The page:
Grexit: perspectives from Beijing

Grexit: perspectives from Beijing

Chinese premier Li Keqiang flew to Europe this week to take part in the 17th bilateral summit between the European Union and China, as well as to pay official visit to France and Belgium. During his meeting with Donald Tusk, the President of the European Council, and Jean-Claude Juncker, President of the Commission, premier Li declared China’s interest in playing a role in the European Fund for Strategic Investment, which calls for €315 billion to be invested in strategic projects around Europe. Juncker’s investment plan perfectly meshes with the Chinese Silk Road Economic Belt strategy, mainly based on investments in the infrastructure sector. Besides the talks, a “connectivity platform” was launched to enhance mutual cooperation and encourage share of expertise among the two sides. An investment platform for infrastructure an transportation projects should follow.


Certainly European leaders were not expecting to have such a tense political climate for the first visit to the EU headquarters of the Chinese premier. As predictable, the core of the meetings has focused on economic issues, however, the wider picture could not have been completely eclipsed form the talks. The referendum in which Greek people will decide whether to leave the Eurozone will keep Brussels awake at night until Sunday, at least.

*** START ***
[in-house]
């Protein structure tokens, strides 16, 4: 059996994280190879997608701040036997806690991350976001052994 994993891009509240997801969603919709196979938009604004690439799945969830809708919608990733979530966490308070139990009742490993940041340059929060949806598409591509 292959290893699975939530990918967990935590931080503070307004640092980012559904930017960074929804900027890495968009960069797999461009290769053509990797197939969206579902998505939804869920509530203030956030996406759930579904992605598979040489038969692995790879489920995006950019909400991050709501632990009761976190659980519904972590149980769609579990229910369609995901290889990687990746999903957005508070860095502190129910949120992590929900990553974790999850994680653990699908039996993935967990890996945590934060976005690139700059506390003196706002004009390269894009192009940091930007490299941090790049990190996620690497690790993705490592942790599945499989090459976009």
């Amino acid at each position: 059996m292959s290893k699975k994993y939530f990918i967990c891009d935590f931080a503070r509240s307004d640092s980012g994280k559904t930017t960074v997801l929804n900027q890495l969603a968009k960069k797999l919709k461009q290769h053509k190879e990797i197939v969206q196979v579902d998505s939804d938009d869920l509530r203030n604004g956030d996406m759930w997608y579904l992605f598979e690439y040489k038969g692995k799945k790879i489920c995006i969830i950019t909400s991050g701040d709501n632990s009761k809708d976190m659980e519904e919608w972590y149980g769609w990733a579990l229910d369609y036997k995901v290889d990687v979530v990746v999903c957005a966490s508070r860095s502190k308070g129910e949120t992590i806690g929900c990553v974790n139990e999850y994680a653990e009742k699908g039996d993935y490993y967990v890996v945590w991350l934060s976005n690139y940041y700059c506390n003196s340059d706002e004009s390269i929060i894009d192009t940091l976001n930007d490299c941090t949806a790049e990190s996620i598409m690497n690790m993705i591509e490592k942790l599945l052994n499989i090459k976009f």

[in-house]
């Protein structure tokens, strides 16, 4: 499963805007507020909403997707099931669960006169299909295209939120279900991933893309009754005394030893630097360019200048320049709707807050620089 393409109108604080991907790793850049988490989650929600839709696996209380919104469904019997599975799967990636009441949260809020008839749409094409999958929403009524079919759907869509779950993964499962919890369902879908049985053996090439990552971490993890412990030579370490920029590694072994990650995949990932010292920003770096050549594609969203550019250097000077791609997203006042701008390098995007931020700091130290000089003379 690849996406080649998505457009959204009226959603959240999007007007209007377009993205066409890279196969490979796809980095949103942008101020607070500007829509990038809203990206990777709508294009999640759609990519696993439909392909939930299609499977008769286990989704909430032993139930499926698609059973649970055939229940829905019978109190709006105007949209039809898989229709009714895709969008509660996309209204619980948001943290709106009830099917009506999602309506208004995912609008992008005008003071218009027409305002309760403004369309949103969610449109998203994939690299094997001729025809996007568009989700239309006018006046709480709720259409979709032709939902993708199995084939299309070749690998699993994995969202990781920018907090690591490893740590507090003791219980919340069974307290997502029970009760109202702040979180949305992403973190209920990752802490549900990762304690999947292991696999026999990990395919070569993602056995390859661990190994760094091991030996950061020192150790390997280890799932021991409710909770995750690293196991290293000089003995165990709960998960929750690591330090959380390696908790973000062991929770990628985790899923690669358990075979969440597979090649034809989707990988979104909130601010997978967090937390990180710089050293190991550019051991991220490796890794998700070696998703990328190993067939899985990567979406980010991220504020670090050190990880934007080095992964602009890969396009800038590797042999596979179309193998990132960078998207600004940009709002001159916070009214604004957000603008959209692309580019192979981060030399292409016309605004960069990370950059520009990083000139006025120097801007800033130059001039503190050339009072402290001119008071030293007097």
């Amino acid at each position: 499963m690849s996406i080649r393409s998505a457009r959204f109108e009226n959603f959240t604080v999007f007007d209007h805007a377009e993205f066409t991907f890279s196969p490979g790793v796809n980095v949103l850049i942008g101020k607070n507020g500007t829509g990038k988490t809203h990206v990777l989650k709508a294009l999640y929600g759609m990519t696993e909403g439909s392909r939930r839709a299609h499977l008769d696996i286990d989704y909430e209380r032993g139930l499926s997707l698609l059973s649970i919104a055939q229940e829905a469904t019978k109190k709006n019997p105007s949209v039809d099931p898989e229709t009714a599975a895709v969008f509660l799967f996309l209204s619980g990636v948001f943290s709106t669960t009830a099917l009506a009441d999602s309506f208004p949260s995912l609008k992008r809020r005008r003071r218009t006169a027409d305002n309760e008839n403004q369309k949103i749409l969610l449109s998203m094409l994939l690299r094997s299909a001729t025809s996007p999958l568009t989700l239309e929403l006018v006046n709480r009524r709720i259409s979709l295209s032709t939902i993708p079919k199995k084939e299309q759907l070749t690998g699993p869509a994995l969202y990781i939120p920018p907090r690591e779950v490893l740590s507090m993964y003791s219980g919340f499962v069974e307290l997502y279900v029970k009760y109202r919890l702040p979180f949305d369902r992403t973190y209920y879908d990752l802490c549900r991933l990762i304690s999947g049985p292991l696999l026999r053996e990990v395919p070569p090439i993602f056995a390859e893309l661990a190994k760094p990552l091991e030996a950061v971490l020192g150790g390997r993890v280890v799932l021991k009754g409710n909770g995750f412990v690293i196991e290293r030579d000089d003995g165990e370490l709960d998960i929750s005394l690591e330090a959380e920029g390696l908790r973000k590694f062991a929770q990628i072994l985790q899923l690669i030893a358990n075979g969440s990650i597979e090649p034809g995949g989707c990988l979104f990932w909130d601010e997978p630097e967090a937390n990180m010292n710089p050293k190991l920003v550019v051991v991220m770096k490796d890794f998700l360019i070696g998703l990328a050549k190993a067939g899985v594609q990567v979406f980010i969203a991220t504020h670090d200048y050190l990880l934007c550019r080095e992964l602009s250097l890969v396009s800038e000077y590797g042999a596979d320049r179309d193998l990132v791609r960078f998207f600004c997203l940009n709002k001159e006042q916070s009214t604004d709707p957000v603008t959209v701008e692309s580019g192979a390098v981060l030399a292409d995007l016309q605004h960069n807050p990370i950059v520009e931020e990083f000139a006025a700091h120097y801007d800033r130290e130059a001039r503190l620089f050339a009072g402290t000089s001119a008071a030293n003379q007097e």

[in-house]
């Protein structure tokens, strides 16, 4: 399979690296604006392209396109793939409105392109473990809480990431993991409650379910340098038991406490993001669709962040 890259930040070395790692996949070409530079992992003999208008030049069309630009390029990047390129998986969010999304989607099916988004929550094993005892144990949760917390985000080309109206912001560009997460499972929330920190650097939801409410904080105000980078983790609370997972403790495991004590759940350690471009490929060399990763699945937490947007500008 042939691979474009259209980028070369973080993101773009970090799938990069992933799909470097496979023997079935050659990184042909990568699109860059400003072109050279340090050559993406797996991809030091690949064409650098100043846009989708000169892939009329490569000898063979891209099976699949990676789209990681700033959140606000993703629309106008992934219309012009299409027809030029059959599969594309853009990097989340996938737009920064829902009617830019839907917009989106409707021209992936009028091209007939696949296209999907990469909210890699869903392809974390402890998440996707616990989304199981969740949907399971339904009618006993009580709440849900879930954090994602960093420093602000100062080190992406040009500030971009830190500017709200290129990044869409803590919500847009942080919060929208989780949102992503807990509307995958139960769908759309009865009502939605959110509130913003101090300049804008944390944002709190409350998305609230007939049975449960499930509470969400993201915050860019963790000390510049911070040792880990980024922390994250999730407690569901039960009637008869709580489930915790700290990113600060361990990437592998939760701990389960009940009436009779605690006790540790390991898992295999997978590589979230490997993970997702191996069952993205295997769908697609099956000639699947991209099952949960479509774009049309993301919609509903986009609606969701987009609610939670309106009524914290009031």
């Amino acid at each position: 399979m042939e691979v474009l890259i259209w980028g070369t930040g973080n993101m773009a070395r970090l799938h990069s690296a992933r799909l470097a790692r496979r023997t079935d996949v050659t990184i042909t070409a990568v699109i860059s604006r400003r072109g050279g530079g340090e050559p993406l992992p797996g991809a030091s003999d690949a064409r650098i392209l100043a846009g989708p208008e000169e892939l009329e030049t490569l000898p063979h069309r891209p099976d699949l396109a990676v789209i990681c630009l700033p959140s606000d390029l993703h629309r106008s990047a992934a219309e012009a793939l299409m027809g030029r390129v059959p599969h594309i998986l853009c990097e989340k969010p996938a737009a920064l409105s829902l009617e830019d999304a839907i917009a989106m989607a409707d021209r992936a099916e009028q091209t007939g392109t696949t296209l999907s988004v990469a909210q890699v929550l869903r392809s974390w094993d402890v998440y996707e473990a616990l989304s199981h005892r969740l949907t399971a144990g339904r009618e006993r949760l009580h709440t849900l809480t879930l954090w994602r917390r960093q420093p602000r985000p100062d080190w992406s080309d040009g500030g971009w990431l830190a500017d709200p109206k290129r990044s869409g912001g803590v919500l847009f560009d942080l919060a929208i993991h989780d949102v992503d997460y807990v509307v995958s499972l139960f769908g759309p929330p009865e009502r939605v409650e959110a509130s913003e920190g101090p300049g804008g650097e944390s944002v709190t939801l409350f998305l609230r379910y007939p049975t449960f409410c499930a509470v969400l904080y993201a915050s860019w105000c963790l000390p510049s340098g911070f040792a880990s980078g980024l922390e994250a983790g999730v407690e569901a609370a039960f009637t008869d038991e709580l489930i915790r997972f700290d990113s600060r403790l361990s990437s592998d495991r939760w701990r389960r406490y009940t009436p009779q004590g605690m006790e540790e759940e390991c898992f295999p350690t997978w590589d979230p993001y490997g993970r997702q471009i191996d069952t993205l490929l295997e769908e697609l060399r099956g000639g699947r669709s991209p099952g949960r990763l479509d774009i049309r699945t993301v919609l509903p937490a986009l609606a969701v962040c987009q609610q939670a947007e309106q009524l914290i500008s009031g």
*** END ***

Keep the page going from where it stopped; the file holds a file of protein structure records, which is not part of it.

The specter of a Europe without Greece is not of concern just within EU borders. As Li underlined, China and rest of the world are also worried about the possible outcomes of a Grexit. Considering that Europe is China’s major trading partner, Grexit could cause significant damages to Beijing’s already slowing economy, not to mention China’s ambitious Maritime Silk Road project. China is not an indifferent spectator in European affairs and is carefully planning how to react to the different scenarios. Li proclaimed that Europe can count on the support of China in facing the international financial crisis and the problem of the Greek debt. On Monday, Foreign Ministry spokesperson Hua Chunying said “China hopes to see that Greece will stay in the Eurozone”. China would be in a position to help Greece out, if it chose to. Europe is offering the Greek government financial tools, while China, with its stockpile of foreign reserves, could directly invest in the country. Beijing and those Chinese investors more interested to enter the Greek market are watching closely the negotiations and shaping the strategy in case of a Greek breakdown.

Experts say it is strongly unlikely that China will provide Greece with a real loan to repair its debt. As Premier Li dedownload (1)clared, the Greek debt is, at least in principle, an internal problem of Europe, therefore a flow of yuan into Greece could be interpreted by interference in European internal affairs. Politically, China cannot afford to take a stance that might be read as hostile to the EU. China could offer its help in more indirect ways which fits its investment interests. In 2008 China Ocean Shipping Company (COSCO), a state-owned shipping giant, with a €4,3 billion deal obtained the right to operate in the second terminal of Piraeus port, as well as to rebuilt and operate the third terminal. Since 2010, the year when COSCO became operative, the number of containers passing thought Athens has quadrupled and Chinese investments have uninterruptedly risen.

Piraeus represents as a focal point of the Chinese 21st Century Maritime Silk Road, which aspires to link the country with Europe via the Indian Ocean and the Suez Canal. If China decided to turn Athens into its distribution center for the exports to the Middle East, therefore becoming the terminal point of its New Silk Road, this would provide Greek economy with a much-needed  lift and also create favorable geopolitical implications for Beijing.

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